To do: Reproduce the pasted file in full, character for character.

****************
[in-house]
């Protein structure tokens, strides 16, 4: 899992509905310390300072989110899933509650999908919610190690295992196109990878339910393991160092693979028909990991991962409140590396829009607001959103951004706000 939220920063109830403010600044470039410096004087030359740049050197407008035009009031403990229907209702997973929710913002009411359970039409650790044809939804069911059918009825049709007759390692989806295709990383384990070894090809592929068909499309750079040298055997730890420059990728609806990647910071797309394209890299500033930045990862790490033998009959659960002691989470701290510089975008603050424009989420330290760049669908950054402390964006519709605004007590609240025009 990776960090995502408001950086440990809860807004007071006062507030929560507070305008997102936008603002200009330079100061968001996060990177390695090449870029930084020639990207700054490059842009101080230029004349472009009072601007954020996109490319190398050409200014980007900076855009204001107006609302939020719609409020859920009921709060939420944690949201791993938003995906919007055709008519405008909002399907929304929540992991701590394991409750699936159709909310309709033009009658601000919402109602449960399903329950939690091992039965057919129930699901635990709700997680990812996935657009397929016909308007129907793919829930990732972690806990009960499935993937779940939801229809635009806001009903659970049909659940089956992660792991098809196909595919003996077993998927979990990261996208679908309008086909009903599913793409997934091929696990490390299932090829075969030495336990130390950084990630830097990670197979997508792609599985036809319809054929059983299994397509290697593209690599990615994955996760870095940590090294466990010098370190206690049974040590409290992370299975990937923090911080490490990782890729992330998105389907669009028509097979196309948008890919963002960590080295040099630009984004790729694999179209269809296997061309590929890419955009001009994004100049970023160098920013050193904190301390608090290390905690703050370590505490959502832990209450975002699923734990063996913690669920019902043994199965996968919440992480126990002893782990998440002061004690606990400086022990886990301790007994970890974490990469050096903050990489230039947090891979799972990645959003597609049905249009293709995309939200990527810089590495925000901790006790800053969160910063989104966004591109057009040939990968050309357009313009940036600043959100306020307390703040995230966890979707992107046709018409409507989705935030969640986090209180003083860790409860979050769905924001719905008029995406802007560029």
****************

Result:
[in-house]
């Protein structure tokens, strides 16, 4: 899992509905310390300072989110899933509650999908919610190690295992196109990878339910393991160092693979028909990991991962409140590396829009607001959103951004706000 939220920063109830403010600044470039410096004087030359740049050197407008035009009031403990229907209702997973929710913002009411359970039409650790044809939804069911059918009825049709007759390692989806295709990383384990070894090809592929068909499309750079040298055997730890420059990728609806990647910071797309394209890299500033930045990862790490033998009959659960002691989470701290510089975008603050424009989420330290760049669908950054402390964006519709605004007590609240025009 990776960090995502408001950086440990809860807004007071006062507030929560507070305008997102936008603002200009330079100061968001996060990177390695090449870029930084020639990207700054490059842009101080230029004349472009009072601007954020996109490319190398050409200014980007900076855009204001107006609302939020719609409020859920009921709060939420944690949201791993938003995906919007055709008519405008909002399907929304929540992991701590394991409750699936159709909310309709033009009658601000919402109602449960399903329950939690091992039965057919129930699901635990709700997680990812996935657009397929016909308007129907793919829930990732972690806990009960499935993937779940939801229809635009806001009903659970049909659940089956992660792991098809196909595919003996077993998927979990990261996208679908309008086909009903599913793409997934091929696990490390299932090829075969030495336990130390950084990630830097990670197979997508792609599985036809319809054929059983299994397509290697593209690599990615994955996760870095940590090294466990010098370190206690049974040590409290992370299975990937923090911080490490990782890729992330998105389907669009028509097979196309948008890919963002960590080295040099630009984004790729694999179209269809296997061309590929890419955009001009994004100049970023160098920013050193904190301390608090290390905690703050370590505490959502832990209450975002699923734990063996913690669920019902043994199965996968919440992480126990002893782990998440002061004690606990400086022990886990301790007994970890974490990469050096903050990489230039947090891979799972990645959003597609049905249009293709995309939200990527810089590495925000901790006790800053969160910063989104966004591109057009040939990968050309357009313009940036600043959100306020307390703040995230966890979707992107046709018409409507989705935030969640986090209180003083860790409860979050769905924001719905008029995406802007560029």